Living History

Situated a stone’s throw from La Junta, out on the eastern plains, Bent’s Old Fort National Historic Site isn’t what you’d call a famous destination, but its value as a swatch of Western history can’t be denied. That’s why then-president Dwight D. Eisenhower signed the attraction, located on the site the original nineteenth-century trading post that was the main settlement on the Santa Fe Trail between Missouri and the Mexican settlements of the southwest, into the National Park System fifty years ago this week.

To celebrate that designation, the public is invited to the Bent's Old Fort 50th Anniversary Celebration, a two-day historical fandango with reenactors, a film night, lectures, Indian dancing and cannon salutes galore.

“Bent’s Old Fort was set aside as park in 1960 in order to commemorate such posts and the part they played in the development of the West,” says fort head interpreter Rick Wallner. “There was not a whole lot here then, just a mound of adobe dirt, but after the park was established, there was an extensive archaeological excavation to recover the foundation layout.” From those plans, the present-day fort was reconstructed in 1975.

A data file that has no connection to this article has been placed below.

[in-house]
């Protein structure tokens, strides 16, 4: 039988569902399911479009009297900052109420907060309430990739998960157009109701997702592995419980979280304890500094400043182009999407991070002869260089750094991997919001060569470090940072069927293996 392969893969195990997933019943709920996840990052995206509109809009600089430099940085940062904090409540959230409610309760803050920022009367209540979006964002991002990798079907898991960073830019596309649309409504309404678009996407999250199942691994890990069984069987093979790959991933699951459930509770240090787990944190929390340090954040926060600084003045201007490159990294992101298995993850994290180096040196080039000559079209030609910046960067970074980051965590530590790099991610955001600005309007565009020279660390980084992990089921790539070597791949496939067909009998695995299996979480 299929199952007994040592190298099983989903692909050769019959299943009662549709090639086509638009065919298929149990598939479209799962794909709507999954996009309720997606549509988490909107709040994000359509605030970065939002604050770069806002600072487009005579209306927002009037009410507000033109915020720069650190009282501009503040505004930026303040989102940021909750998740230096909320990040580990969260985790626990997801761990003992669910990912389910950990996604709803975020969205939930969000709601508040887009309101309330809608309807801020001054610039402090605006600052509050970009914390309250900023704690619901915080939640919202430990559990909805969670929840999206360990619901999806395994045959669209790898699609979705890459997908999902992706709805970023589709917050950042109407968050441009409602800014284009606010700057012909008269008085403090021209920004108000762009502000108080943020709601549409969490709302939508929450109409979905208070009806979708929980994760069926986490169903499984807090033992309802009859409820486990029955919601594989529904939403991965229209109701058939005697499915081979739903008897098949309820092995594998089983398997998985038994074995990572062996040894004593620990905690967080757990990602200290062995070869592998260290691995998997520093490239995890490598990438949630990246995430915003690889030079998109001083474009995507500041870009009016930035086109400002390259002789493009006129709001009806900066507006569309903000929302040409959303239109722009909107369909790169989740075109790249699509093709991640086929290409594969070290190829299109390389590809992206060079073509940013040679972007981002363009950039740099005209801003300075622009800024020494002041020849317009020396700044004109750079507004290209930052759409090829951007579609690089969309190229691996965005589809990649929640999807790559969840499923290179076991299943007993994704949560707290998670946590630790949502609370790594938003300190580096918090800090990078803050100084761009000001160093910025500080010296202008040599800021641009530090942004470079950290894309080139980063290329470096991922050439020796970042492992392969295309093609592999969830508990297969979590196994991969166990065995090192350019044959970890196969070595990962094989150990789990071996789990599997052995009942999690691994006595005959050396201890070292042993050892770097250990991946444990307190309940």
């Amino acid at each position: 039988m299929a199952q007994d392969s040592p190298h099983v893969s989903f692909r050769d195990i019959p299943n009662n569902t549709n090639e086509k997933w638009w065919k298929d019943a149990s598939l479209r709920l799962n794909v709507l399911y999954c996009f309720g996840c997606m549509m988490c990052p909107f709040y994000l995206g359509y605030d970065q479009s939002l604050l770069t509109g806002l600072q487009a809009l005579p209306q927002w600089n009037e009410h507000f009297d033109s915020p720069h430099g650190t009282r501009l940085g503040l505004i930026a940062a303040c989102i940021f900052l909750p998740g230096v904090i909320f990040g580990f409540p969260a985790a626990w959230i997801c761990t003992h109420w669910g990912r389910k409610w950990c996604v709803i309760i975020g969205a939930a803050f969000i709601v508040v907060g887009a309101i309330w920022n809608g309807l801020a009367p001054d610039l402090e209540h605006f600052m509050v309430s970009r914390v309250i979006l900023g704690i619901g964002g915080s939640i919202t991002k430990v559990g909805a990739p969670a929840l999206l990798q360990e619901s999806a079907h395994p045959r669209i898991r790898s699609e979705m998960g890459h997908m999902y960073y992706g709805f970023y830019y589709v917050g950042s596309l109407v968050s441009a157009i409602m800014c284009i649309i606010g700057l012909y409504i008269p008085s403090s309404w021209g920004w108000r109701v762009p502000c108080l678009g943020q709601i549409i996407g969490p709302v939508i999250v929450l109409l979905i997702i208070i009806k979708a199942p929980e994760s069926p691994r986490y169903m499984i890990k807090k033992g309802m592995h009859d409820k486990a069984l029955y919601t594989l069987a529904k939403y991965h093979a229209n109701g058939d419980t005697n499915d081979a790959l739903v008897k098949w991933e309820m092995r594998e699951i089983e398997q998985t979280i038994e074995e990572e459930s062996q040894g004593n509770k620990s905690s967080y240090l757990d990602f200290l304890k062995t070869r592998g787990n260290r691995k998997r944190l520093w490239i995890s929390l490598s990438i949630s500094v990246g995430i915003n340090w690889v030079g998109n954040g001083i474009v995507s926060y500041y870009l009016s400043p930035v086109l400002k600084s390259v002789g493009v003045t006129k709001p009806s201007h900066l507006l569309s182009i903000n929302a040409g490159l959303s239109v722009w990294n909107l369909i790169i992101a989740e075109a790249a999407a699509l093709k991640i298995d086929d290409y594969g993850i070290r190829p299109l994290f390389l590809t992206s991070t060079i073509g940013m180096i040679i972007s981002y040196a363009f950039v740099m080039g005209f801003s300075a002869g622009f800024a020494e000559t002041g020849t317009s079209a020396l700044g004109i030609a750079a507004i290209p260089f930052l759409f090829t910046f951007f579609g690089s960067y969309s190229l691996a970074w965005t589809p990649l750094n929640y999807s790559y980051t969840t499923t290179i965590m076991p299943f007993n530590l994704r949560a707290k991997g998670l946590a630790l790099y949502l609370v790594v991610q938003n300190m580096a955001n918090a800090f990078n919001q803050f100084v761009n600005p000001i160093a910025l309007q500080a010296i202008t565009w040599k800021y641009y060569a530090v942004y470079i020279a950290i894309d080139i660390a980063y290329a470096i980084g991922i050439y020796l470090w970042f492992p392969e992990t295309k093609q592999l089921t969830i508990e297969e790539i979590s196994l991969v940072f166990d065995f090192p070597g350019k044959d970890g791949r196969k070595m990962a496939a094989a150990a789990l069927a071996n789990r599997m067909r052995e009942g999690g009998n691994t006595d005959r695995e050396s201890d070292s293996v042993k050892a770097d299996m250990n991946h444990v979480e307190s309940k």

“Now we have it looking as much as we can as it looked in 1840s,” Wallner adds.

Have a gander this weekend: Public events begin today at 3 p.m. at the Koshare Indian Museum in La Junta with talks on the area’s Indian and Hispanic pre-history and a Bent’s Fort at the Movies night, featuring films shot at the site. Tomorrow, the action shifts to Bent’s Fort, where a contingent of trappers will ride in from La Junta in the morning to kick off a full day of activities. Then it’s back to town for an evening banquet with live music (tickets are $19.60; reserve by calling 719-383-5010), with a fandango at the fort afterward. “It will probably be the busiest day at the fort since the dedication of the reconstruction in 1976,” Wallner quips.

With the exception of the optional banquet, all events are free; go to for information. Bent’s Fort is at 35110 Highway 194 East, east of La Junta.
June 4-5, 2010